Gaja. It is one of the most iconic names in all of Italian wine. Without Gaja, Barbaresco may not be the grand wine it is today. But they have the most modest entrance to a winery I’ve seen. It is very understated, located on the main street that runs through Barbaresco, a village in the Langhe region of Piemonte, situated on a hilltop overlooking the Lange hills. We missed the sign, it’s so small and modest. There’s no palatial entrance, no big sign, no grand facade. To visit you need an appointment. Luckily we had that, and the big steel door that leads to the winery rolled open upon our arrival.
In the interior courtyard where grapes are crushed we’re greeted by Gaia Gaja, fifth generation vintner, one of Angelo Gaja’s three children. Her sister Rossana is also involved in the family business, working with the Gaja properties in Bolgheri, Ca’ Marcanda and Pieve Santa Restituta in Montalcino, both in Tuscany.
Gaia’s father Angelo Gaja is the current head of the business, and the one most credited with raising Barbaresco’s image around the world. Gaia’s great great grandfather Giovanni Gaja started the winery, in 1859, transitioning the family business from a tavern to a winery. The original tavern building is still there, and it is now home to fermenting and aging barrels of wine.
On the day of my visit there is construction going on, adding capacity to the crush pad to triple the capacity for receiving just harvested grapes into the winery, allowing them to be processed sooner to retain their freshness. This prevents the grape deliveries from backing up and heating up under the hot sun. Gaia says something is always under renovation, because after all the winery is old and they do need to keep up with modern innovations while always keeping the making of Barbaresco firmly rooted in tradition. “The winery has been built by five generations,” she says, “and each one has its own view and its own space so it’s not like we’re building a winery from zero.” How lucky to have such a rich history.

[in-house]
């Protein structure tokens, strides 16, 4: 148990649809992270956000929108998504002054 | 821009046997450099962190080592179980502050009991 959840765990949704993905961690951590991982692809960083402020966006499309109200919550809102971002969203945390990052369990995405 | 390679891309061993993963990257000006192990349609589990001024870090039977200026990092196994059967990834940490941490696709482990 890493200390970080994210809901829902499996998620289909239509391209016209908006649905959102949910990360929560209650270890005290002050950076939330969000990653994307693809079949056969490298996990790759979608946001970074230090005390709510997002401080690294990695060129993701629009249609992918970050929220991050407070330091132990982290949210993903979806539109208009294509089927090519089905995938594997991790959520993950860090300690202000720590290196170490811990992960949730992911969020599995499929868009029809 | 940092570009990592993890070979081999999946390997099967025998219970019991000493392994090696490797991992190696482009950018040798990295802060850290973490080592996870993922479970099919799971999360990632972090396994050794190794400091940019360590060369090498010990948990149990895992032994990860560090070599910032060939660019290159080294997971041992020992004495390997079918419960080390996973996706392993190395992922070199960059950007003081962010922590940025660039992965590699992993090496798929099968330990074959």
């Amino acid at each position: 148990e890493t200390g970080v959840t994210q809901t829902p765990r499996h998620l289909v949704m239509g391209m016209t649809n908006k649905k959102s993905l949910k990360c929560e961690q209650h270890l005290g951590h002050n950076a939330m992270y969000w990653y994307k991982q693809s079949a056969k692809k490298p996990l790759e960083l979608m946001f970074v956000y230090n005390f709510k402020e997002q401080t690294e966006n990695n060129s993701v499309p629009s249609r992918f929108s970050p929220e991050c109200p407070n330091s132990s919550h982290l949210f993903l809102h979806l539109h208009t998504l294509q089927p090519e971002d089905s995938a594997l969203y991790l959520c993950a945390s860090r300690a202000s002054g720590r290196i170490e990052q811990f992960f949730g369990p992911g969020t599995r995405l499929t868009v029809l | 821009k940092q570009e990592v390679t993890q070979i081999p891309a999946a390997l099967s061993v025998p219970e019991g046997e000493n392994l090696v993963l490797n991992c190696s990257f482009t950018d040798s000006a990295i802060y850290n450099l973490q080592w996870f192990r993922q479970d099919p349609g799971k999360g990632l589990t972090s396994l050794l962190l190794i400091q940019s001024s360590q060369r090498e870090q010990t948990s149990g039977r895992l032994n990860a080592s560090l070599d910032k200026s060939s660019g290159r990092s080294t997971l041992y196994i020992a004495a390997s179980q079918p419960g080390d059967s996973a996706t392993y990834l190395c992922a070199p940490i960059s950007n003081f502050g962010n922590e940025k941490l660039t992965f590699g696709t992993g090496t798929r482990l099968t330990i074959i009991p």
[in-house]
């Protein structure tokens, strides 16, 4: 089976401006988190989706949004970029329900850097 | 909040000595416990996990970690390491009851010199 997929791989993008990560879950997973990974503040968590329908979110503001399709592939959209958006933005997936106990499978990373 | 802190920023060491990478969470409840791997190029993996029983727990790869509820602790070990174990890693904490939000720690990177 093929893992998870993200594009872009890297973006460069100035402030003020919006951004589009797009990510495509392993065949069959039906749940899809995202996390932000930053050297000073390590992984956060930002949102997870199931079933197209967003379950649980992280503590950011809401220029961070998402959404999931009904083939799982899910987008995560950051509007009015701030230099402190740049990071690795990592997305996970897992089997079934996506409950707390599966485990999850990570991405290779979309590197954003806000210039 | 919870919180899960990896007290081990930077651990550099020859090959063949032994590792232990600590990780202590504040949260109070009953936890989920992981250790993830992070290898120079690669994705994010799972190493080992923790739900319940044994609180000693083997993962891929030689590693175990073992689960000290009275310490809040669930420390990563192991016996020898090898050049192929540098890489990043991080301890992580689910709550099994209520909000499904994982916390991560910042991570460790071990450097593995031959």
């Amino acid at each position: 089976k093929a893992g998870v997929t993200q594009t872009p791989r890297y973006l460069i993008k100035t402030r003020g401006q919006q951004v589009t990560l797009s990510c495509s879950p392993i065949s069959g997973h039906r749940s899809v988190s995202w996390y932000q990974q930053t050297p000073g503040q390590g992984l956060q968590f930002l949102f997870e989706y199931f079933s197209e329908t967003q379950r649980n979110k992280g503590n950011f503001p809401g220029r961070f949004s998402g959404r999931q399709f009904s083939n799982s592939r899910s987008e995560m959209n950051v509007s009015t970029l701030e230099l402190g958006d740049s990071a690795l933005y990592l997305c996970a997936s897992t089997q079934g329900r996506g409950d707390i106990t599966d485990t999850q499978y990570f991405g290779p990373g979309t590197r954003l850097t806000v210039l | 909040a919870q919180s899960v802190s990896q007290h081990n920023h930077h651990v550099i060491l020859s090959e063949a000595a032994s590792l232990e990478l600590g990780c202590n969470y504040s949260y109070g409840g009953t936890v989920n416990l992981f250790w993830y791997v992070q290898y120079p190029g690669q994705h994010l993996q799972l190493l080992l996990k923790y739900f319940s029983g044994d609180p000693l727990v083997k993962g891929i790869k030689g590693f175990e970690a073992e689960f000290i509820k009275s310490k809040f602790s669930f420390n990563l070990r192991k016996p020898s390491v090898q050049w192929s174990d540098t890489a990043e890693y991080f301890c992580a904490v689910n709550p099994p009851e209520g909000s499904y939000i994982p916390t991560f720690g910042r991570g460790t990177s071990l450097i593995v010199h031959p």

Before Gaja, Barbaresco got no respect. Barolo was king; Barbaresco was the lowly, under appreciated sibling. Both wines are made from 100% Nebbiolo grapes, and grow best in Piemonte, thanks to the soils and climate. Barbaresco existed in the shadow of Barolo for centuries. “Barbaresco had for a long time this complex that it couldn’t get to the same level of Barolo. It was chasing but was always remaining number two,” says Gaia. “It was not as structured, was not tannic enough, was not ageable enough, all these things so this is also a matter of pride for us we are not from Barolo we are from Barbaresco.”
It was Gaia’s grandfather, the third generation Giovanni Gaja, who put the winery, and Barbaresco on the map. “He understood that great value we had was the land.” At a time when Barbaresco was ruled by negociants who bought grapes and made wine under their own label, Giovanni started buying vineyard property. At the time, Italy was still under the system of sharecropping, so those that farmed the land did not own it. By owning the vineyards, Giovanni knew that Gaja could control the quality of the grapes.
“My grandfather in the 30’s 40’s 50’s bought some of the best property because he was one of the first to buy land, he had no competition from the negociants or anyone else,” Gaia says. “The few people that were putting their money into buying a piece of land were going to Barolo because historically Barolo was the most important appellation and Barbaresco was a little one.”
What Giovanni Gaja did was to show the greatness of Barbaresco. “He showed that maybe Barbaresco can’t achieve the power of Barolo but it can achieve peaks of elegance that are only of Barbaresco because the Barbaresco doesn’t get earthy but is always ethereal, and even if you age it for four years it continues to be a little more elegant than Barolo,” Gaia says. Indeed, Barbaresco is now known for being softer, more approachable, drinking earlier but still able to age well. He also brought reliability to the quality of the Gaja wines.